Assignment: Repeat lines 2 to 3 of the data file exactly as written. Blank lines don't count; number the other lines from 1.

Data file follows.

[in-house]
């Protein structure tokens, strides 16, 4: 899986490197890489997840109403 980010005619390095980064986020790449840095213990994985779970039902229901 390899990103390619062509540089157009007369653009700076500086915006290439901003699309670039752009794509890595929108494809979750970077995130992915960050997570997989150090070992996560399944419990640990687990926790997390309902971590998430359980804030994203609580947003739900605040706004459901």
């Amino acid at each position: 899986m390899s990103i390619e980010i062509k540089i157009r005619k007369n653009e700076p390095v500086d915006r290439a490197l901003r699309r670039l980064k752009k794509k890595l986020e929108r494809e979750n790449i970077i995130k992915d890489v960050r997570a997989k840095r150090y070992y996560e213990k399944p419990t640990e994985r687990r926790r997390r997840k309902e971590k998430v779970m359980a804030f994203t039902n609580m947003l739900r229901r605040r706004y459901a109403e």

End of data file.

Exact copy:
């Protein structure tokens, strides 16, 4: 899986490197890489997840109403 980010005619390095980064986020790449840095213990994985779970039902229901 390899990103390619062509540089157009007369653009700076500086915006290439901003699309670039752009794509890595929108494809979750970077995130992915960050997570997989150090070992996560399944419990640990687990926790997390309902971590998430359980804030994203609580947003739900605040706004459901």
């Amino acid at each position: 899986m390899s990103i390619e980010i062509k540089i157009r005619k007369n653009e700076p390095v500086d915006r290439a490197l901003r699309r670039l980064k752009k794509k890595l986020e929108r494809e979750n790449i970077i995130k992915d890489v960050r997570a997989k840095r150090y070992y996560e213990k399944p419990t640990e994985r687990r926790r997390r997840k309902e971590k998430v779970m359980a804030f994203t039902n609580m947003l739900r229901r605040r706004y459901a109403e």